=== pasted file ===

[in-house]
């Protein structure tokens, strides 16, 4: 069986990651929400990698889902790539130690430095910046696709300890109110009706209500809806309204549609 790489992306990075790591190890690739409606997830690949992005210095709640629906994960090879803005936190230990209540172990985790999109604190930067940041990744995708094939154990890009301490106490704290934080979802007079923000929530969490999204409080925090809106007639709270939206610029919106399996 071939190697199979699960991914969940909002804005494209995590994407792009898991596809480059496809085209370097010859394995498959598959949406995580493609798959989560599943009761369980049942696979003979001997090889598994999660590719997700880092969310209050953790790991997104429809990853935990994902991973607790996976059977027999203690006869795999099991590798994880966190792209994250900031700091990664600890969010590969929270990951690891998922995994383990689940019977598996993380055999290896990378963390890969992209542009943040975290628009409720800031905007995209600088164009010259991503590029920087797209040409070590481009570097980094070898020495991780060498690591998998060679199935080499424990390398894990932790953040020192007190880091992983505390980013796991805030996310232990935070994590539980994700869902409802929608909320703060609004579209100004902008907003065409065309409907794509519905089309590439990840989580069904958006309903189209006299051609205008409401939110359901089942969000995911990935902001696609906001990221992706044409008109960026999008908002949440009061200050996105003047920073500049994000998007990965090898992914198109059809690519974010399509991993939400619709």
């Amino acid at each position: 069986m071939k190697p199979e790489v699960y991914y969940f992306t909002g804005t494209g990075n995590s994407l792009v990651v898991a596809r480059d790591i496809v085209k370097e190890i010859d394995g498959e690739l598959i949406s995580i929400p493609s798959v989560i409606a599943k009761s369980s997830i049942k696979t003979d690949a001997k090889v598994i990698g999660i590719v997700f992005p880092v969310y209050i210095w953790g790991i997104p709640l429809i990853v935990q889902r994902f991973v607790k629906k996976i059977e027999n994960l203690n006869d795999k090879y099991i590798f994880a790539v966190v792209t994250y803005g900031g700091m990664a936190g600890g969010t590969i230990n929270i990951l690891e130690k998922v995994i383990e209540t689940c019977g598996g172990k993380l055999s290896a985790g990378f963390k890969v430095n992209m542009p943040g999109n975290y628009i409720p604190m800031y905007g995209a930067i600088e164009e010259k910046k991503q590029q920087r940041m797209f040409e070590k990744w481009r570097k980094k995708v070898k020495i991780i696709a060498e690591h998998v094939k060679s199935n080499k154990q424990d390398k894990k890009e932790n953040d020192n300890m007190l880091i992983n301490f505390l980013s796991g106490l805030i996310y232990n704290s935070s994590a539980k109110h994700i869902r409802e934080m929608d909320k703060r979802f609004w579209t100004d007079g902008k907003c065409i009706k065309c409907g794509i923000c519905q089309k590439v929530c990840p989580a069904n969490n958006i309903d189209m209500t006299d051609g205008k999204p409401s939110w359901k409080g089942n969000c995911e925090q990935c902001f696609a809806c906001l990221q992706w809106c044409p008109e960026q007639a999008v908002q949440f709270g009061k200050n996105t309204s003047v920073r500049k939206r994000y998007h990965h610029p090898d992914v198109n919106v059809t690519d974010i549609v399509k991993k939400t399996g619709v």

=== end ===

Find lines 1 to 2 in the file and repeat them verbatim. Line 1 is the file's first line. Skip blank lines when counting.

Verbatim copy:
[in-house]
């Protein structure tokens, strides 16, 4: 069986990651929400990698889902790539130690430095910046696709300890109110009706209500809806309204549609 790489992306990075790591190890690739409606997830690949992005210095709640629906994960090879803005936190230990209540172990985790999109604190930067940041990744995708094939154990890009301490106490704290934080979802007079923000929530969490999204409080925090809106007639709270939206610029919106399996 071939190697199979699960991914969940909002804005494209995590994407792009898991596809480059496809085209370097010859394995498959598959949406995580493609798959989560599943009761369980049942696979003979001997090889598994999660590719997700880092969310209050953790790991997104429809990853935990994902991973607790996976059977027999203690006869795999099991590798994880966190792209994250900031700091990664600890969010590969929270990951690891998922995994383990689940019977598996993380055999290896990378963390890969992209542009943040975290628009409720800031905007995209600088164009010259991503590029920087797209040409070590481009570097980094070898020495991780060498690591998998060679199935080499424990390398894990932790953040020192007190880091992983505390980013796991805030996310232990935070994590539980994700869902409802929608909320703060609004579209100004902008907003065409065309409907794509519905089309590439990840989580069904958006309903189209006299051609205008409401939110359901089942969000995911990935902001696609906001990221992706044409008109960026999008908002949440009061200050996105003047920073500049994000998007990965090898992914198109059809690519974010399509991993939400619709």